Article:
This is probably no consolation to the artists involved or their loved ones, but there's a certain advantage to being a fan of musicians who are playing the harp and timbrel in heaven rather than a Les Paul banjolele down here with us mere mortals. Apart from the unreleased stuff unearthed by record companies (of which there always seems to be more for some popular arteeestes), with a musician who has passed on to the other side, you always know what it is you are trying to collect. You know how many records he, she, or they made. You know whether they are any cop or not. You know it's your own silly fault when you buy the ones that aren't any good for £180.77p on eBay, because you've had 20 years to find out they are rubbish but decided you just had to have them anyway. There are no gigs to queue for in the stinging rain, and no panics caused by trying to obtain one of the 250,000 tickets which sold out in eight seconds when released on the internet in the dead of night, despite you being signed up to all the fan clubs and deep-web forums dedicated to your hero it is possible to join. Your idol is no more. Which is a manageable situation for a collector/obsessive: so long James Brown, thanks for all the mashed potato. Right now, I feel sorry for the fans in Britain who are facing up to Le Mystère Of Prince Rogers Nelson, for many folk the James Brown of his era; at this moment, fans of the wee purple funk-rock legend are chasing around London trying to get in to see him, including my esteemed colleague Jason Draper.
It's not an easy task. Prince played at the Electric Ballroom, but only four songs were delivered to paying punters; the bulk of the set was delivered to guest list members. Having seen Jason put in the legwork and chase his contacts in an attempt to see him, yet fail at the time of writing, I've got to say that there must surely be a better way of doing things. OK, so Prince is maintaining his reputation for being an international man of mystery, and building a sense of anticipation for whatever he's got up his wizard’s-gown-like sleeves, but there are going to be a lot of frustrated fans out there. But, as Mr Draper says, “once you are in, you are in”. By which, he doesn't mean in the gigs, but in the obsession. He could no more duck out of trying to see Prince than a mad Man City fan could avoid trying to see them at a Champions League final or a Keira Knightley obsessive could stop himself peeping if she happened to knock at the door and ask if she could sing in his shower. This is the problem for all collectors and music obsessives writ large: once you are in, you are in. We feel compelled to participate in whatever charade (or Parade) we are being fed. And we love it. Thank God the obsession is not something darker, such as heroin, or Miley Cyrus tattoos. I hope and pray for Jason's sake that there's never a one-off secret gig in which Prince and Beck team up to sing the songs of Serge Gainsbourg. Anyway, here's a bit of sweet soul that seems appropriate to the situation: click here.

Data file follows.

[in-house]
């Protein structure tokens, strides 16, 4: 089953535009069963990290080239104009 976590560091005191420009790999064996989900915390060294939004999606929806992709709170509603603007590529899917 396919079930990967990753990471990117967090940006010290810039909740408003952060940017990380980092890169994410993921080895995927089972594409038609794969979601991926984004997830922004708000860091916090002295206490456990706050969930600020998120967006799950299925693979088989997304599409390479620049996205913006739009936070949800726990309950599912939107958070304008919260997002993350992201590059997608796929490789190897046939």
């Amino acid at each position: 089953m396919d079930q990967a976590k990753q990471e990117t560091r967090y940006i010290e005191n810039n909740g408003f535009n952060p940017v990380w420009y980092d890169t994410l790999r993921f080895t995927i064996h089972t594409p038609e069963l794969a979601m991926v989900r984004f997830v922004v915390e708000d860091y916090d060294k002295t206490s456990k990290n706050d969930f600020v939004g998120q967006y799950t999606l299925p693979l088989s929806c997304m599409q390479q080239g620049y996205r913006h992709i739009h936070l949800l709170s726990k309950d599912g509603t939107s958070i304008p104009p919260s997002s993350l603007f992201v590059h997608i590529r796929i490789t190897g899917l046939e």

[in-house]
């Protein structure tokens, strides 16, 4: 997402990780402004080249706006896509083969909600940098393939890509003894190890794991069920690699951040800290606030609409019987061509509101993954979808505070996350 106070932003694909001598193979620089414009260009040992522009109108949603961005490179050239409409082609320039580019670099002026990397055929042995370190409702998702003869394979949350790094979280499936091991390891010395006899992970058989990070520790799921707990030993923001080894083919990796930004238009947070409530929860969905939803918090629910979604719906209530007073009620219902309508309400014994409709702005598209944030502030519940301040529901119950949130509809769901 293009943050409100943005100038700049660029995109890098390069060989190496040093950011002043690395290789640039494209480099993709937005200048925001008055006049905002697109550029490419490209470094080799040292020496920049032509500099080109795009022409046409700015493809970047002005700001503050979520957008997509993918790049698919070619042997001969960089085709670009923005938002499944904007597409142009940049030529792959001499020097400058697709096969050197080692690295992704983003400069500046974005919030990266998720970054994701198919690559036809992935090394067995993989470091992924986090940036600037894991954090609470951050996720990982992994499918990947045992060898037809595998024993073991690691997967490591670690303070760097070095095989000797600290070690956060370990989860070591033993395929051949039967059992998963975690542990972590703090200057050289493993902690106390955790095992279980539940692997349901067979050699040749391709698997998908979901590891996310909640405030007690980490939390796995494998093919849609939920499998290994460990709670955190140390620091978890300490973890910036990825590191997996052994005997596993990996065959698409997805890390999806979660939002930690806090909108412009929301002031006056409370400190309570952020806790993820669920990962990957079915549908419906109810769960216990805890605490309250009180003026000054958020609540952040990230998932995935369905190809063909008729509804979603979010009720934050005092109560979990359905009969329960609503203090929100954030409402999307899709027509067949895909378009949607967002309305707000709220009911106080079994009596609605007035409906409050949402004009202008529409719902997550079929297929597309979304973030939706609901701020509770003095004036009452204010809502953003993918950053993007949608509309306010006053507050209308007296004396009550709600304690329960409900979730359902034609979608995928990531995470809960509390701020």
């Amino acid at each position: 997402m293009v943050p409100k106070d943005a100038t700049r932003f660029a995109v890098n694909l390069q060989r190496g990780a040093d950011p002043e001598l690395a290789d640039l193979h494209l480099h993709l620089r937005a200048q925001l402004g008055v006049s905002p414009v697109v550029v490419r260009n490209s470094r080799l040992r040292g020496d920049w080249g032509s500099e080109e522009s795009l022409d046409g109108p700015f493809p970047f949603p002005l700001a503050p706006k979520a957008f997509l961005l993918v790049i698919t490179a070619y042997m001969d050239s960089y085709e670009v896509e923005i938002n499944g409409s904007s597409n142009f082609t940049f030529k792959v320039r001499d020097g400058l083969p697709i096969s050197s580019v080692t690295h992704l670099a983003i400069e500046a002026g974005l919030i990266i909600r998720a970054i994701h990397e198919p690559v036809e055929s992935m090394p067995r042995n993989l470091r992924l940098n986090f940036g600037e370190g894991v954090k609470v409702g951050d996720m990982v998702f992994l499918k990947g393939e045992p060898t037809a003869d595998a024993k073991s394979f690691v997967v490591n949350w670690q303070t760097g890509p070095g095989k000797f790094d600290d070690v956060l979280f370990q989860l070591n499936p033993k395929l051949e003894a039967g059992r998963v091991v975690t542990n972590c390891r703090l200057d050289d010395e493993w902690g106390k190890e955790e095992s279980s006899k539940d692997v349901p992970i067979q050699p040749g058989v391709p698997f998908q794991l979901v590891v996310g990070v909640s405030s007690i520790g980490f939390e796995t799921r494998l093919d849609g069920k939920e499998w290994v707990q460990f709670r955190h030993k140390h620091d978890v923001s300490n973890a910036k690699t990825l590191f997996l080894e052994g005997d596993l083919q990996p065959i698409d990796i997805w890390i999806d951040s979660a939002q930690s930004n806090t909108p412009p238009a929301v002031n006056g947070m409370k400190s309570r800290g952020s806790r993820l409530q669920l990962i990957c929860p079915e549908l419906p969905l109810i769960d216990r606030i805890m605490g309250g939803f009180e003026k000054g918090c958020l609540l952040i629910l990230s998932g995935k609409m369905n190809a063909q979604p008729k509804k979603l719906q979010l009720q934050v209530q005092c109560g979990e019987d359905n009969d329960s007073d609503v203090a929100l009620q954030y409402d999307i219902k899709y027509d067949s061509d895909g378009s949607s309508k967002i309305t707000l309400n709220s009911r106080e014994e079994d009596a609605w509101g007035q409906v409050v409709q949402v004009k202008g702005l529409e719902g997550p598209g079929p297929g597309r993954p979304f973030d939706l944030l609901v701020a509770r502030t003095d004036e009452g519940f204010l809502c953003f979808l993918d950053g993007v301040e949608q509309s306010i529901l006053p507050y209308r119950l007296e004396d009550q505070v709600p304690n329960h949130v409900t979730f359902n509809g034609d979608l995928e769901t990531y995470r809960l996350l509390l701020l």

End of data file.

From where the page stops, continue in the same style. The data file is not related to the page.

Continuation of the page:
Eddie Cornelius sounds like Paul Jones in that song, and I ought to give a plug to his Radio 2 show here because it's about the only national programme where you can hear the sort of music he plays on a regular basis. Very impressive and broad selection too, despite the rhythm'n'blues tag it gets; everything from Count Basie's version of Hobo Flats, which I know in this incarnation, to Nine Below Zero. He also recently aired Otis Clay's little-heard cut of Sir Douglas Quintet's awesome She's About A Mover, which is one of the standout tracks on Hall Of Fame Volume 3, a CD which refuses to leave my car stereo at the moment. Jones deserves his national treasure status for sticking to his guns and keeping the music he loves heard.
We are grinding away on the new issue of RC; don't worry, we'll have it sanitised before it goes on sale. This edition recalls the days when all a band needed to do was send a Beatleish promo photo to a US teen mag to launch your career in the States; the era when a bunch of public schoolboys could change rock forever thanks to some songs about stately homes and a face mask; how a couple of gigs by a bunch of chancers attached to a half-successful London boutique could ignite an entire musical movement all across Europe; and how a trio of girls from the poor side of an industrial metropolis in America could suddenly find themselves posing with a cute car in a Paris street and be regarded as très chic. Plus lots of other mad stuff from the vital to the what's-that-doing-here? ephemeral, as ever.
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Have a great week, best wishes,